Two days before Christmas, Black Lives Matter protesters filled the Mall of America in Bloomington, Minnesota to demonstrate, with an express intent to seek justice and acquire videos of last month's police shooting of Jamar Clark. Many stores, including a Starbucks and a Barnes & Noble, closed in anticipation of the protest, and both the local Bloomington Police and the Minnesota State Patrol confirmed that officers took to the scene to ensure the safety of protesters and shoppers alike. Governor Mark Dayton expressed sympathy with the protesters' cause, but explained that the mall is private property. The mall was placed on shutdown, and the protesters then moved outside on orders of state troopers and the local police.
The protesters initially gathered around 2:30 p.m., only to learn that their demonstration was not authorized or allowed. Responding officers moved forward in a synchronized line to drive them from the location. Eventually, the Black Lives Matter group moved to Minneapolis-St. Paul International Airport. Significant traffic backups occurred, according to the airport's Twitter account. Terminal 2 checkpoints closed to prevent protesters from accessing secure areas, but operations have since returned to normal.
During the initial protest, four were arrested for trespassing, and one of the four was also arrested for disorderly conduct. A fifth person was arrested for an unrelated warrant. No injuries or destruction to property were reported, although about 80 stores closed their doors for roughly an hour. Some stores remained open during the brief event. The mall had earlier applied for a court order to stop the protest; although organizers were banned, the court did not have the power to stop others from attending. One of the organizers, Kandace Montgomery, told the Associated Press:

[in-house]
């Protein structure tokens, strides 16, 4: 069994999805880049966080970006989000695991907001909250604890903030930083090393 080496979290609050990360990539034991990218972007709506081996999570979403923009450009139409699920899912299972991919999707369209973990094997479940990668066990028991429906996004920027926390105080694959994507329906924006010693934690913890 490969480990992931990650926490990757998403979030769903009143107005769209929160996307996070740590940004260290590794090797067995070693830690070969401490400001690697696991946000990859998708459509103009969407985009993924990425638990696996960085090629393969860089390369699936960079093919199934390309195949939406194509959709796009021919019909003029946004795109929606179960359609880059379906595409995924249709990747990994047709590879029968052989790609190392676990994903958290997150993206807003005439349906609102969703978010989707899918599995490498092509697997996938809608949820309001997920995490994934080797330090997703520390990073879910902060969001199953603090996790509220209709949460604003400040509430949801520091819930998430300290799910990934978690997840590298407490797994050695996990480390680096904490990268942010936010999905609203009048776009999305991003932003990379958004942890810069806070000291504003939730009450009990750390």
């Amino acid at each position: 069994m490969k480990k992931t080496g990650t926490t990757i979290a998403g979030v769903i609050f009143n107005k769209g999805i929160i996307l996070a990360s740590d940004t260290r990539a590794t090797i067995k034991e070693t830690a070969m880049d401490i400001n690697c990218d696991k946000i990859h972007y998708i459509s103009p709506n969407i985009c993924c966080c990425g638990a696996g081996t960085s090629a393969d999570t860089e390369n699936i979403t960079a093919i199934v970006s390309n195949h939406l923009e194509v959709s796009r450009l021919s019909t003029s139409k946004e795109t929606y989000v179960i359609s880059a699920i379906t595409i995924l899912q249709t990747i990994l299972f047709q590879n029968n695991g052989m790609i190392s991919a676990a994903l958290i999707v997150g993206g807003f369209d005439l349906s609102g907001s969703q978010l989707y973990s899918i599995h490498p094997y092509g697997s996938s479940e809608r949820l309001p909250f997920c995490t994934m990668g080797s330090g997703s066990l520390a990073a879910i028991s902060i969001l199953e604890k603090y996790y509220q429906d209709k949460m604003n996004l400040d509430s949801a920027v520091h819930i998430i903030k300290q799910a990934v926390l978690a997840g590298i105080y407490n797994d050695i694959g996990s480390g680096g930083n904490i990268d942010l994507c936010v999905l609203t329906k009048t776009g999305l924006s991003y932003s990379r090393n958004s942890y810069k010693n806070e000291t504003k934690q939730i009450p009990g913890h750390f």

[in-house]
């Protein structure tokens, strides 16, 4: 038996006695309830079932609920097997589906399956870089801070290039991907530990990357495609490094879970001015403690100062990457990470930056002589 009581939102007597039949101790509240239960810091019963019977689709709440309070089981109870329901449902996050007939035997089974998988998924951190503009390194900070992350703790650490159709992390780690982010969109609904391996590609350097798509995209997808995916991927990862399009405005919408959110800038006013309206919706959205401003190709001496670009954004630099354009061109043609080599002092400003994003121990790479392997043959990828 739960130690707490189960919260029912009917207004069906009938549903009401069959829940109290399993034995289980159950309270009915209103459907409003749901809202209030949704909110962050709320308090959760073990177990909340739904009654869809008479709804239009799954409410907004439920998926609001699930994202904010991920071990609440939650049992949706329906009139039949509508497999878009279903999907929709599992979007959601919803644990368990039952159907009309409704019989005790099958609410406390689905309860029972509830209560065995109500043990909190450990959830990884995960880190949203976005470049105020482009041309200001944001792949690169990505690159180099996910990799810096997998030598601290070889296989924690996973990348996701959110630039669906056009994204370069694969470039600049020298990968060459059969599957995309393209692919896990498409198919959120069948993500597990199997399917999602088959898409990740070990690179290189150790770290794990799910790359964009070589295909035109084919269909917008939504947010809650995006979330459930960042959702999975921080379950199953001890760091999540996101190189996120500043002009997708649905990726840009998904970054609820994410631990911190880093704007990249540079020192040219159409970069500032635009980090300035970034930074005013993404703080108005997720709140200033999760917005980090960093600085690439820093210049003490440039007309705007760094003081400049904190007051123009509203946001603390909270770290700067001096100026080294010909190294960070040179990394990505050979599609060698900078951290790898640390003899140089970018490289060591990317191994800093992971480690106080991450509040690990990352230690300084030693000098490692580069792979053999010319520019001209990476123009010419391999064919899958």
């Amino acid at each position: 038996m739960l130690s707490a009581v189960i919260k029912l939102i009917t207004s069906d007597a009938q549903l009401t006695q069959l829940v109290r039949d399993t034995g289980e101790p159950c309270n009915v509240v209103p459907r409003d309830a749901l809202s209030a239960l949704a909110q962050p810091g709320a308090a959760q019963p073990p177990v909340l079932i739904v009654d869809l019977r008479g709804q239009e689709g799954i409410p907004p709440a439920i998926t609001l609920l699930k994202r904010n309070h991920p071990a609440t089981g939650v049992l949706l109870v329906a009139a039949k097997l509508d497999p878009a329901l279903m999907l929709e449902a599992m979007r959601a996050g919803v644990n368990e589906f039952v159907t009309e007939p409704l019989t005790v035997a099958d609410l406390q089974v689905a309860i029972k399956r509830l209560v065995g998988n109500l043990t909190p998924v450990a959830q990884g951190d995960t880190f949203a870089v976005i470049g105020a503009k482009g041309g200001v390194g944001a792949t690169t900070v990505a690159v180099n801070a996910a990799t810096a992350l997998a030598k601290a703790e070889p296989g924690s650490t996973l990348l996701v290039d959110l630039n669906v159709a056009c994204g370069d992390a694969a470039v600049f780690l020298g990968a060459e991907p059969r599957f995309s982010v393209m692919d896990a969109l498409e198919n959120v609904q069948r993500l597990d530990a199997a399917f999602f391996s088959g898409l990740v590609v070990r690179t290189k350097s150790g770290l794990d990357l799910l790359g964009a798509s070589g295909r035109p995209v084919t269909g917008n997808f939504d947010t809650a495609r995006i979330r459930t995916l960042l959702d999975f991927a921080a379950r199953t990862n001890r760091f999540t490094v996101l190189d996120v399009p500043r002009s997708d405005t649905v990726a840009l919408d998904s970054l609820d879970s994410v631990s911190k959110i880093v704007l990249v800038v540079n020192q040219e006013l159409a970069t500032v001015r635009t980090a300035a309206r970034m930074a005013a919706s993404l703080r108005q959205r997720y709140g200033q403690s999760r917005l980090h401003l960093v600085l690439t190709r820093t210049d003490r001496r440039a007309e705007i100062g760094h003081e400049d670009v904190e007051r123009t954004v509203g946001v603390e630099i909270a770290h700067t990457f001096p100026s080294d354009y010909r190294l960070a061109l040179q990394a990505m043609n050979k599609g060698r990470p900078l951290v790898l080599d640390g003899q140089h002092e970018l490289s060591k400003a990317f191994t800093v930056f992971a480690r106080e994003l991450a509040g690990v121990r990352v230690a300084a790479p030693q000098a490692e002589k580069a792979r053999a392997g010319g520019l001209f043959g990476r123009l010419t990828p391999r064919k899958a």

We are a leader-full organization. Just barring three of us does not mean that you've stopped our work.
This is not the first occasion on which the Mall of America has prohibited demonstrations. In fact, a similar protest occurred at the Mall last year, attracting nearly 2,000 people. Protests are, by definition, intended to disrupt everyday life as a tactic for raising awareness of neglected causes, or a populist means of making ordinary people's points known to policymakers and public officials. In this particular case, the Mall of America is an optimal location for widespread awareness, even if it is private property. It is the largest active shopping center in the United States, and protesters there can expose their causes to thousands of citizens, in addition to the media and officials.